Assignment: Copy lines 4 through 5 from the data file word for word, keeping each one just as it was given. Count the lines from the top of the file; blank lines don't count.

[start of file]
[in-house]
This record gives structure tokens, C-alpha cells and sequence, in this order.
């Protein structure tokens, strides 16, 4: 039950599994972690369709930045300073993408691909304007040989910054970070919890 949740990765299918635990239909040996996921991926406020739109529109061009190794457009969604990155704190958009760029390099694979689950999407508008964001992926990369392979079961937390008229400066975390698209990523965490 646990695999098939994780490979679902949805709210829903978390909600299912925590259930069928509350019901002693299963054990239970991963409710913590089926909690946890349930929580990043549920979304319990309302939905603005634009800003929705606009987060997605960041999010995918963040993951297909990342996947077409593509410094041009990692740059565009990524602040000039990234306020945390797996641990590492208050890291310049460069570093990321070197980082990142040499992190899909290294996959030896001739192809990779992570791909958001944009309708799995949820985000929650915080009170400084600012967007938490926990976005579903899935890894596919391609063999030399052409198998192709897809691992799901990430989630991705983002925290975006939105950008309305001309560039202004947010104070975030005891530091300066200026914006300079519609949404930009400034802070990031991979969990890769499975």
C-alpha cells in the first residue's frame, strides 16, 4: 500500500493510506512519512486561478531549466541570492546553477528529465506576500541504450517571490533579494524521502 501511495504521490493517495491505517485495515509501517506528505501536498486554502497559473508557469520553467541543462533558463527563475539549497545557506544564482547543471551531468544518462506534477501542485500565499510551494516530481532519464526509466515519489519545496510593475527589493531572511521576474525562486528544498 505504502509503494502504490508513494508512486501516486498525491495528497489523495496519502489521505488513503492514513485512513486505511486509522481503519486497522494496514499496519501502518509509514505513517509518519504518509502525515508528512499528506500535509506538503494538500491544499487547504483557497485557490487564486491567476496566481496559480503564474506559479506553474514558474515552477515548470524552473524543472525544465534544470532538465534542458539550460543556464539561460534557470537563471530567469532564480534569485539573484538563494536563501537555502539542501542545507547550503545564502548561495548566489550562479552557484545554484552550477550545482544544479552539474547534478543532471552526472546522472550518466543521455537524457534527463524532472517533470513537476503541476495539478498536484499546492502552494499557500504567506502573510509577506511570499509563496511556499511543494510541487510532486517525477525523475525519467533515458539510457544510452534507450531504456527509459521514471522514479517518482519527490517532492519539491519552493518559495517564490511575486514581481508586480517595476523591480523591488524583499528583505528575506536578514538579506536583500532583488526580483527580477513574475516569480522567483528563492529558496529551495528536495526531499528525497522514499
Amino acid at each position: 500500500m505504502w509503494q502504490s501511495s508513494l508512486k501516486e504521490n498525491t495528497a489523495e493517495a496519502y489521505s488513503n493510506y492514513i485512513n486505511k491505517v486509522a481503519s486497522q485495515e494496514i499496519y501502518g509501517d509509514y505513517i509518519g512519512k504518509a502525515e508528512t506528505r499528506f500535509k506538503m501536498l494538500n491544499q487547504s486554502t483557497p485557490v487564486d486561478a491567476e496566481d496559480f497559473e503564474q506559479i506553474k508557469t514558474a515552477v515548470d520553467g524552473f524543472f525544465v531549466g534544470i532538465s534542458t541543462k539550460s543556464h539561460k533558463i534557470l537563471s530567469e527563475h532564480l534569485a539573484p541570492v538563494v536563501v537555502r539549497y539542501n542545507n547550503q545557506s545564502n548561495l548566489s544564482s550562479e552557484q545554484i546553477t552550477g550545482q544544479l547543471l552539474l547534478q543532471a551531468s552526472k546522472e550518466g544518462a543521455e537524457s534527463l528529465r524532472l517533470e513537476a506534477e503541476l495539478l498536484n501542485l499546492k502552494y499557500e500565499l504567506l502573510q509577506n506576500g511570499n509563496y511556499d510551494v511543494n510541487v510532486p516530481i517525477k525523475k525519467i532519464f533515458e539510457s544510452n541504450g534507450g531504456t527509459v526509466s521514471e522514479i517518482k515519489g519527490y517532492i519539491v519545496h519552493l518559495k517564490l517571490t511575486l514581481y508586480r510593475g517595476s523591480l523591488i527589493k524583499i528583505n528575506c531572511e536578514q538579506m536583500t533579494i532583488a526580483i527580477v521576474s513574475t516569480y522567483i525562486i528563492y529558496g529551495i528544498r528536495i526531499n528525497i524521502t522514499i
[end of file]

C-alpha cells in the first residue's frame, strides 16, 4: 500500500493510506512519512486561478531549466541570492546553477528529465506576500541504450517571490533579494524521502 501511495504521490493517495491505517485495515509501517506528505501536498486554502497559473508557469520553467541543462533558463527563475539549497545557506544564482547543471551531468544518462506534477501542485500565499510551494516530481532519464526509466515519489519545496510593475527589493531572511521576474525562486528544498 505504502509503494502504490508513494508512486501516486498525491495528497489523495496519502489521505488513503492514513485512513486505511486509522481503519486497522494496514499496519501502518509509514505513517509518519504518509502525515508528512499528506500535509506538503494538500491544499487547504483557497485557490487564486491567476496566481496559480503564474506559479506553474514558474515552477515548470524552473524543472525544465534544470532538465534542458539550460543556464539561460534557470537563471530567469532564480534569485539573484538563494536563501537555502539542501542545507547550503545564502548561495548566489550562479552557484545554484552550477550545482544544479552539474547534478543532471552526472546522472550518466543521455537524457534527463524532472517533470513537476503541476495539478498536484499546492502552494499557500504567506502573510509577506511570499509563496511556499511543494510541487510532486517525477525523475525519467533515458539510457544510452534507450531504456527509459521514471522514479517518482519527490517532492519539491519552493518559495517564490511575486514581481508586480517595476523591480523591488524583499528583505528575506536578514538579506536583500532583488526580483527580477513574475516569480522567483528563492529558496529551495528536495526531499528525497522514499
Amino acid at each position: 500500500m505504502w509503494q502504490s501511495s508513494l508512486k501516486e504521490n498525491t495528497a489523495e493517495a496519502y489521505s488513503n493510506y492514513i485512513n486505511k491505517v486509522a481503519s486497522q485495515e494496514i499496519y501502518g509501517d509509514y505513517i509518519g512519512k504518509a502525515e508528512t506528505r499528506f500535509k506538503m501536498l494538500n491544499q487547504s486554502t483557497p485557490v487564486d486561478a491567476e496566481d496559480f497559473e503564474q506559479i506553474k508557469t514558474a515552477v515548470d520553467g524552473f524543472f525544465v531549466g534544470i532538465s534542458t541543462k539550460s543556464h539561460k533558463i534557470l537563471s530567469e527563475h532564480l534569485a539573484p541570492v538563494v536563501v537555502r539549497y539542501n542545507n547550503q545557506s545564502n548561495l548566489s544564482s550562479e552557484q545554484i546553477t552550477g550545482q544544479l547543471l552539474l547534478q543532471a551531468s552526472k546522472e550518466g544518462a543521455e537524457s534527463l528529465r524532472l517533470e513537476a506534477e503541476l495539478l498536484n501542485l499546492k502552494y499557500e500565499l504567506l502573510q509577506n506576500g511570499n509563496y511556499d510551494v511543494n510541487v510532486p516530481i517525477k525523475k525519467i532519464f533515458e539510457s544510452n541504450g534507450g531504456t527509459v526509466s521514471e522514479i517518482k515519489g519527490y517532492i519539491v519545496h519552493l518559495k517564490l517571490t511575486l514581481y508586480r510593475g517595476s523591480l523591488i527589493k524583499i528583505n528575506c531572511e536578514q538579506m536583500t533579494i532583488a526580483i527580477v521576474s513574475t516569480y522567483i525562486i528563492y529558496g529551495i528544498r528536495i526531499n528525497i524521502t522514499i